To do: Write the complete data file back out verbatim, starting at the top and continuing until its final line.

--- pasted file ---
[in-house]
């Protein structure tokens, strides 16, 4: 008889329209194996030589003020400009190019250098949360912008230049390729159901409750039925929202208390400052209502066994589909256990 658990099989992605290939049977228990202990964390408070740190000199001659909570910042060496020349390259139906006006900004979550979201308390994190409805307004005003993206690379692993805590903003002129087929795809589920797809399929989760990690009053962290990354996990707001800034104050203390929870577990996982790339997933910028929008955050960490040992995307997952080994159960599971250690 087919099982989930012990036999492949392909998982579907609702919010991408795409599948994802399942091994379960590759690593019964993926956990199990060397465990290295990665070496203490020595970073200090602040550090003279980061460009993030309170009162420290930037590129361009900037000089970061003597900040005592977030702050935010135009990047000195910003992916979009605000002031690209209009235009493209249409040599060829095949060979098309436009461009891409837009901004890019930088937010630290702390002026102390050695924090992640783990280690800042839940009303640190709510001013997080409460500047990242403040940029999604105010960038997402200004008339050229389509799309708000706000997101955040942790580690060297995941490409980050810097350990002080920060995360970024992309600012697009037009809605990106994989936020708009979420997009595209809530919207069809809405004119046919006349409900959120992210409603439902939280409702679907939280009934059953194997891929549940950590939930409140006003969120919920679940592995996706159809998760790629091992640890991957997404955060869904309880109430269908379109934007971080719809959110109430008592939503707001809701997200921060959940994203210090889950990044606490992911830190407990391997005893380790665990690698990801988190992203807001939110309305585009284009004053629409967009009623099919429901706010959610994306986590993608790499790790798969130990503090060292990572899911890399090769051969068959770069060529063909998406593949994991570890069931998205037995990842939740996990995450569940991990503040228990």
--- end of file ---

[in-house]
């Protein structure tokens, strides 16, 4: 008889329209194996030589003020400009190019250098949360912008230049390729159901409750039925929202208390400052209502066994589909256990 658990099989992605290939049977228990202990964390408070740190000199001659909570910042060496020349390259139906006006900004979550979201308390994190409805307004005003993206690379692993805590903003002129087929795809589920797809399929989760990690009053962290990354996990707001800034104050203390929870577990996982790339997933910028929008955050960490040992995307997952080994159960599971250690 087919099982989930012990036999492949392909998982579907609702919010991408795409599948994802399942091994379960590759690593019964993926956990199990060397465990290295990665070496203490020595970073200090602040550090003279980061460009993030309170009162420290930037590129361009900037000089970061003597900040005592977030702050935010135009990047000195910003992916979009605000002031690209209009235009493209249409040599060829095949060979098309436009461009891409837009901004890019930088937010630290702390002026102390050695924090992640783990280690800042839940009303640190709510001013997080409460500047990242403040940029999604105010960038997402200004008339050229389509799309708000706000997101955040942790580690060297995941490409980050810097350990002080920060995360970024992309600012697009037009809605990106994989936020708009979420997009595209809530919207069809809405004119046919006349409900959120992210409603439902939280409702679907939280009934059953194997891929549940950590939930409140006003969120919920679940592995996706159809998760790629091992640890991957997404955060869904309880109430269908379109934007971080719809959110109430008592939503707001809701997200921060959940994203210090889950990044606490992911830190407990391997005893380790665990690698990801988190992203807001939110309305585009284009004053629409967009009623099919429901706010959610994306986590993608790499790790798969130990503090060292990572899911890399090769051969068959770069060529063909998406593949994991570890069931998205037995990842939740996990995450569940991990503040228990």